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The problems of offenders with mental disorders: A plurality of perspectives within a single mental health care organisation

By Jacqueline Davies, Bob Heyman, Paul Godin, M. Shaw and L. Reynolds


Managers, doctors, nurses, occupational therapists, social workers, psychologists, unqualified staff and service users were interviewed for a qualitative study of risk management and rehabilitation in an inner city medium secure forensic mental health care unit. Different professional orientations to service user problems were identified. Doctors focused primarily on the diagnosis of mental disorder, which they managed mainly through pharmaceutical interventions. Psychologists were principally concerned with personal factors, for example service user insight into their biographical history. Occupational therapists concentrated mainly on daily living skills, and social workers on post-discharge living arrangements. Some front line nurses, held accountable for security lapses, adopted a criminogenic approach. Service users were more likely than professionals to understand their needs in terms of their wider life circumstances. These differences are explored qualitatively in relation to four models of crossdisciplinary relationships: monoprofessional self-organisation combined with restricted communication; hermeneutic reaching out to other perspectives; the establishment of interdisciplinary sub-systems; and transdisciplinary merger. Relationships between professions working in this unit, as portrayed in qualitative interviews, corresponded mainly to the first model of monoprofessional self-organisation. Reasons for restricted crossdisciplinary understanding, particularly the wide power/status differences between the medical and other professions, and between staff and patients, are discussed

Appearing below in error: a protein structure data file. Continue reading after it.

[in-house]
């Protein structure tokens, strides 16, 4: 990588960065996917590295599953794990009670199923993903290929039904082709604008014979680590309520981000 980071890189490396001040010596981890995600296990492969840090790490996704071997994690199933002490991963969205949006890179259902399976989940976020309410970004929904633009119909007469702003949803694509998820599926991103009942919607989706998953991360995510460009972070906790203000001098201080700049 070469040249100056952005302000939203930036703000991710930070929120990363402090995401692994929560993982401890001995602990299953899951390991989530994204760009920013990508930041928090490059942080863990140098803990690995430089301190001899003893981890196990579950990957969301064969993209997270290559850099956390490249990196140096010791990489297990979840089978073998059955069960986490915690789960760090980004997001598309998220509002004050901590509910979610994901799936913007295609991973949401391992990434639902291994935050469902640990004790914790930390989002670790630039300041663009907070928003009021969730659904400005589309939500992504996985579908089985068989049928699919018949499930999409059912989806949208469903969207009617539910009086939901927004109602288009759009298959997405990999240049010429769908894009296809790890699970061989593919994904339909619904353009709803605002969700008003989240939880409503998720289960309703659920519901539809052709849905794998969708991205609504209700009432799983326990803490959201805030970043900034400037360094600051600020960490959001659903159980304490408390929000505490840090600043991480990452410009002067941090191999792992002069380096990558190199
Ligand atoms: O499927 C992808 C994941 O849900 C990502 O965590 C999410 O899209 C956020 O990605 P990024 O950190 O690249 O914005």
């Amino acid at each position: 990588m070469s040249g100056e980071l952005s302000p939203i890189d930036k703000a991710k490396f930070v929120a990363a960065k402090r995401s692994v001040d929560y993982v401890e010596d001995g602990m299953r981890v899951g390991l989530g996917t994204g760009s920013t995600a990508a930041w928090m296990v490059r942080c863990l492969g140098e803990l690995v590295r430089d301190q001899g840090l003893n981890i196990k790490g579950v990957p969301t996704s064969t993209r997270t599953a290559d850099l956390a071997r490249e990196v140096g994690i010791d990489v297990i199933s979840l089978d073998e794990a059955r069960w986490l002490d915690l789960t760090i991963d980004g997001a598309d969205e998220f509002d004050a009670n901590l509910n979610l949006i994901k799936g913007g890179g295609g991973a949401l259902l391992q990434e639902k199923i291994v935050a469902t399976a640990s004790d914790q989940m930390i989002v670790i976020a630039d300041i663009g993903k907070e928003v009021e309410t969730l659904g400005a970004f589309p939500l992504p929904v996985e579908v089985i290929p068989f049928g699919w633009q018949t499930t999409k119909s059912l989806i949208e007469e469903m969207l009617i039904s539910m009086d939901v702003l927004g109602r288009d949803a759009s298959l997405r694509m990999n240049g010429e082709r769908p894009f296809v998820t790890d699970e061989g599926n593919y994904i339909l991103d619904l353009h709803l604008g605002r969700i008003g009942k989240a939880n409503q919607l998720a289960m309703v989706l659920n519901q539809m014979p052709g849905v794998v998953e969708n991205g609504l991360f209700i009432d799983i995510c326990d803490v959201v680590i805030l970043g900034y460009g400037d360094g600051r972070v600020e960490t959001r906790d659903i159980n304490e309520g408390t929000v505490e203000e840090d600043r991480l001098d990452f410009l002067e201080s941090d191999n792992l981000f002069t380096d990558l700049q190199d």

Topics: RC0321, HD61, RA
Publisher: Elsevier
Year: 2006
OAI identifier: oai:eprints.hud.ac.uk:6401

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